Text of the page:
As this is the final post, I wanted to conclude with the number one take home message that I learned during my time here. Yes, I ate lots of pizza, picked up great concepts, drink many glasses of wine, and met amazing people, but these things do not summarize my trip in my mind. Rather, its that belief in one's self is an amazing thing. Before and during the trip, I was constantly asked if I was scared or worried about being in the country alone and traveling by bike. My typical answer was no and that I felt well prepared. But deep down, yes, there was concern and anxiety. However, and more importantly, I really believed that I could make this trip successful in all the aspects I wanted to (e.g. seeing as much as I could and creating partnerships with Italian food producers). I knew I'd have to work hard on the bike, be flexible with my schedule, speak from the heart, and listen rather than just hear. When the time came, I delivered on these points and it allowed me to make the most of my daily destinations and meet and hear the story and culture of many Italians.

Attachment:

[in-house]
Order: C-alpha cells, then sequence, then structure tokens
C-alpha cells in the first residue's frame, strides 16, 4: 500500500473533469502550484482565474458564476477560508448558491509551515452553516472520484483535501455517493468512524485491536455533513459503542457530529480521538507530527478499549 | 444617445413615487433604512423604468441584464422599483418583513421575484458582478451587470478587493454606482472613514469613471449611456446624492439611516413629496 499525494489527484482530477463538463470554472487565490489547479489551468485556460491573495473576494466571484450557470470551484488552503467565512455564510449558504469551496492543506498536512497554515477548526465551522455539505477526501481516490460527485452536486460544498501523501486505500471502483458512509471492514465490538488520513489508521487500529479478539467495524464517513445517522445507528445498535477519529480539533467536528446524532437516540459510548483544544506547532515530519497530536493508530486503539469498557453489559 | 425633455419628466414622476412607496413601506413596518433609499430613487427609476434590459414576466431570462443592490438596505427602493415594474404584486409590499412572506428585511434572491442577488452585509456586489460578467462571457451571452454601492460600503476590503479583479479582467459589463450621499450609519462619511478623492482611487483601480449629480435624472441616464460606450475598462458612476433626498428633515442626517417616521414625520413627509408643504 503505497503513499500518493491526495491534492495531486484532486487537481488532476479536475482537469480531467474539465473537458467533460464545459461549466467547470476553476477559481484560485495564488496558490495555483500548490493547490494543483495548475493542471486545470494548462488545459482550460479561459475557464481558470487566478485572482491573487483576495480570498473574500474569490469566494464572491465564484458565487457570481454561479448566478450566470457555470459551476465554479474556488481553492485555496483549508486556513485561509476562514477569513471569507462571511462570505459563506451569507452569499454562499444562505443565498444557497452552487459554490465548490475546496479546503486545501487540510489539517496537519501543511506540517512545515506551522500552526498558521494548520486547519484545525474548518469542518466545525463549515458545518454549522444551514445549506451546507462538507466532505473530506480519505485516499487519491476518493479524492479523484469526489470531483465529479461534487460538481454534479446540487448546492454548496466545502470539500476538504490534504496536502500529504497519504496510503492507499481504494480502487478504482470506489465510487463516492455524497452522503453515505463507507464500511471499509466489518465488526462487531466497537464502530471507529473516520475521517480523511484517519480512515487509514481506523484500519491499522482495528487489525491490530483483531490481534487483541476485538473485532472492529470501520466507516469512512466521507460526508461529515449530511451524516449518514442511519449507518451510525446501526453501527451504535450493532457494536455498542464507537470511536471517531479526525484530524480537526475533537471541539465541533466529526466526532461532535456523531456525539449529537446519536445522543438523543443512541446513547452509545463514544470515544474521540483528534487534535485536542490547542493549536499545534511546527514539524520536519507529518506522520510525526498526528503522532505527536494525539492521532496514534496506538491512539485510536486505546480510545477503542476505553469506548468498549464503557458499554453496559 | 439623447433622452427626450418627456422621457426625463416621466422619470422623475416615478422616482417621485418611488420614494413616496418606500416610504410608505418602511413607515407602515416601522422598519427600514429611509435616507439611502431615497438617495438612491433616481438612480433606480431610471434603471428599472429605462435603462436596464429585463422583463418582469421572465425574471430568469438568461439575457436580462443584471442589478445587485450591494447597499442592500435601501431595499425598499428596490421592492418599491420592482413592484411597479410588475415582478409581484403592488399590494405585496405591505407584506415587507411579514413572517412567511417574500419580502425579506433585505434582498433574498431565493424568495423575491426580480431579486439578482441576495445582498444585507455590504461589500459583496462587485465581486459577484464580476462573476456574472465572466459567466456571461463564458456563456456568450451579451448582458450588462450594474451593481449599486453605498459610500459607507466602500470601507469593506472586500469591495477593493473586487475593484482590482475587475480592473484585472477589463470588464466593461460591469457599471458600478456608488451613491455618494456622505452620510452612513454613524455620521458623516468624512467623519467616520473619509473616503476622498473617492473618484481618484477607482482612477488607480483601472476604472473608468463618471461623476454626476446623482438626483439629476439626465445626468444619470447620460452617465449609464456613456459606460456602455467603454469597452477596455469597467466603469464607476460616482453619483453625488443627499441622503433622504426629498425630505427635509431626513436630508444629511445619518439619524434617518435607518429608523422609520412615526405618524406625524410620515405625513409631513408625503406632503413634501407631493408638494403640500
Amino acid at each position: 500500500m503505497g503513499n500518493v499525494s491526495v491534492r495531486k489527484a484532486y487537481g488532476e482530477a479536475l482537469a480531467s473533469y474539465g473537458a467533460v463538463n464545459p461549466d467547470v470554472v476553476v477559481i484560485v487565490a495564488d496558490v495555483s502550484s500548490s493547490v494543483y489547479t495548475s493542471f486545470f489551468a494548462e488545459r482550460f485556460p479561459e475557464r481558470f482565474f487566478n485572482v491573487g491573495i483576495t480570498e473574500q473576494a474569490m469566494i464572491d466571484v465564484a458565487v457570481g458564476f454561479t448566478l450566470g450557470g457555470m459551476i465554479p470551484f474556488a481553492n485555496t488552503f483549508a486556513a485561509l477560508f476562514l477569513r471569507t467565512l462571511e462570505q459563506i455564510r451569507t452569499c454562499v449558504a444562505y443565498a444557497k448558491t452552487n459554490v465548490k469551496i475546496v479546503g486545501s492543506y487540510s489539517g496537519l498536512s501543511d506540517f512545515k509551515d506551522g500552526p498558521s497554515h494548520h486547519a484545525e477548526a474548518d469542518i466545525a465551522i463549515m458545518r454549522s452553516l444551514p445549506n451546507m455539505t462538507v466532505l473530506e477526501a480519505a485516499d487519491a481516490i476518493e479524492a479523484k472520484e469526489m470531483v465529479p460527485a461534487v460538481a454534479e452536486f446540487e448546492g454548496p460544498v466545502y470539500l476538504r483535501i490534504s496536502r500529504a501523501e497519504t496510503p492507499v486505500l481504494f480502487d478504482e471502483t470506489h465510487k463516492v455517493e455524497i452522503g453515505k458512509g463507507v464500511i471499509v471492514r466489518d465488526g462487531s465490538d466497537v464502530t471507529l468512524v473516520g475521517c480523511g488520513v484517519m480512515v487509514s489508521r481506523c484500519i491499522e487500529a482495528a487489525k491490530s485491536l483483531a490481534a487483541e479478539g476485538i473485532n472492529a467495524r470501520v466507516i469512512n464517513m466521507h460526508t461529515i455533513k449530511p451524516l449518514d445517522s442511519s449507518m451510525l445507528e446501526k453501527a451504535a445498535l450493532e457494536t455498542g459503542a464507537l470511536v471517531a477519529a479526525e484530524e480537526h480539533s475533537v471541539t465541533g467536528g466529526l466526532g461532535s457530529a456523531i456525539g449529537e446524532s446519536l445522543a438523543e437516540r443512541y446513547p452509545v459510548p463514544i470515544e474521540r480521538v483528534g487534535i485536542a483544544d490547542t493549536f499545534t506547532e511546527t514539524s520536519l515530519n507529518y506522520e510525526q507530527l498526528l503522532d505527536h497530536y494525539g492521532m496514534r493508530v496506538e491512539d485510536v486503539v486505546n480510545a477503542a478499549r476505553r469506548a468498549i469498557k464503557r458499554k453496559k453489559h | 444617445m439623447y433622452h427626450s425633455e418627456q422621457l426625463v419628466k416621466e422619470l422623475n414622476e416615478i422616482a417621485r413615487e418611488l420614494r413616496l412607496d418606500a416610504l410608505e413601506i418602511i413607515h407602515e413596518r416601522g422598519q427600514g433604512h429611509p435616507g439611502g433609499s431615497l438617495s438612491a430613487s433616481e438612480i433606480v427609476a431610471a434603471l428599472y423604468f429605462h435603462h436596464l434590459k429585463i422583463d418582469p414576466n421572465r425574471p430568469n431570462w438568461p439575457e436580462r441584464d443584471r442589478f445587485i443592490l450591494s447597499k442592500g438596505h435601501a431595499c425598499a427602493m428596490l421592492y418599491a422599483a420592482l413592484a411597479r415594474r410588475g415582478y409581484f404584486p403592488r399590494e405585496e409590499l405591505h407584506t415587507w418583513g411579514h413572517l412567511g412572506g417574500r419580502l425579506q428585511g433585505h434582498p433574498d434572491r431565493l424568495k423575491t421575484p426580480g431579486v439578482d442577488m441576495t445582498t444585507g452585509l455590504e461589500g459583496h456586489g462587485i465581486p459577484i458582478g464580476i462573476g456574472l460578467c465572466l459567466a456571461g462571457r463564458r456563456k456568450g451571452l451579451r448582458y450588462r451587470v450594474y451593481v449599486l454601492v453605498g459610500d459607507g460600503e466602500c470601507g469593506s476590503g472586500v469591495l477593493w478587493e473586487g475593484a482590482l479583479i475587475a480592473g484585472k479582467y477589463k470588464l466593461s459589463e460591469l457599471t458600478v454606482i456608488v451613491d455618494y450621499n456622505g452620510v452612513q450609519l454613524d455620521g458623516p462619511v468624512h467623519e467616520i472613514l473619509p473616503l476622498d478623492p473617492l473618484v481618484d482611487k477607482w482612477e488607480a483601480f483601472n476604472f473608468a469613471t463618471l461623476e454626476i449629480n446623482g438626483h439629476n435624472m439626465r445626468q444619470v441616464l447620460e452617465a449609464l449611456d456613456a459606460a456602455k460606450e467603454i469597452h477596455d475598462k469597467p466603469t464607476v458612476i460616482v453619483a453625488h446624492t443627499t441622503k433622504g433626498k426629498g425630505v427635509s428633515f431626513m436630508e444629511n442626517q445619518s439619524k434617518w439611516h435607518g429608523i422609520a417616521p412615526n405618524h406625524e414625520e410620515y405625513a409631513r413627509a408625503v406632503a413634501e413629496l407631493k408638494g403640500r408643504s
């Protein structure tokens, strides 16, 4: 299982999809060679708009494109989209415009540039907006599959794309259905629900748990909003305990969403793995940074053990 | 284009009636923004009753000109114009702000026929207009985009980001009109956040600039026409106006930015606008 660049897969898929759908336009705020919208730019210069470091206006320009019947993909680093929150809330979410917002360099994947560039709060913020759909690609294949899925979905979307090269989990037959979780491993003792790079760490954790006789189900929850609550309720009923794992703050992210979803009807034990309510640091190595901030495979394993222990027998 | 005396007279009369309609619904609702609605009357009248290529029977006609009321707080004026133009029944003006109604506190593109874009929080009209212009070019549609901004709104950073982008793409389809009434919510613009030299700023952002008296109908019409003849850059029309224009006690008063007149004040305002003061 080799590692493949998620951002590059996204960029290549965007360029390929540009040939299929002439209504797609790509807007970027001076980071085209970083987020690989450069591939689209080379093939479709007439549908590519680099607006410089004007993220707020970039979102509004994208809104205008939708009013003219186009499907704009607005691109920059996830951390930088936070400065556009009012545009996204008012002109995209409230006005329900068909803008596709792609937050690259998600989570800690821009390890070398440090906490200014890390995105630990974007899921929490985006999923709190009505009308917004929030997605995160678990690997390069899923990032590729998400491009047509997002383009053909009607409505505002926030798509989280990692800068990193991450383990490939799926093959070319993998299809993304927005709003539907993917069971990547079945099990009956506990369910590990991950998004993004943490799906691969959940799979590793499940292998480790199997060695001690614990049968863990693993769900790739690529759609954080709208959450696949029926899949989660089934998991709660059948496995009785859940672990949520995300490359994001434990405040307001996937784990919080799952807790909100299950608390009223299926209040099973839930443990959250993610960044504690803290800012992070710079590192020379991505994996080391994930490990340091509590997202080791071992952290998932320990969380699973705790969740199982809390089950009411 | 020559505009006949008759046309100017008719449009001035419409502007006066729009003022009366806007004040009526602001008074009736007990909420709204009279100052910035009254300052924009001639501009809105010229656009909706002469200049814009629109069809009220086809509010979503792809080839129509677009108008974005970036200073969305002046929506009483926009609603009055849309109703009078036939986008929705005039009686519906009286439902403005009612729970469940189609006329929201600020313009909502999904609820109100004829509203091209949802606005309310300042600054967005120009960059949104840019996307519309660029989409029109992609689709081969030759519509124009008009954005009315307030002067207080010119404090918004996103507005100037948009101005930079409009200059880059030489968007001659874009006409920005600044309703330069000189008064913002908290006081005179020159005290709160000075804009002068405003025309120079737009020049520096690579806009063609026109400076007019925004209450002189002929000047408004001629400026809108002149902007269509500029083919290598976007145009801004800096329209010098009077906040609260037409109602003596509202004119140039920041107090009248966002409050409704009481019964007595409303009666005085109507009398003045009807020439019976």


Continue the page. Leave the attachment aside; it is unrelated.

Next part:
As many of you know, I have ambitious plans for the near future. Again, deep down there is fear and anxiety about making it a reality and from Italy, I bring back many concepts, recipes, and stories that will be amazingly valuable. But of greater importance and something that is invaluable, I bring back a deeper sense of belief in myself and in my hopes for bringing something unique to our community. I know I am excited and I hope you are too.
Ciao e grazie to all of my dear friends and family. Your pizzaiolo is heading home.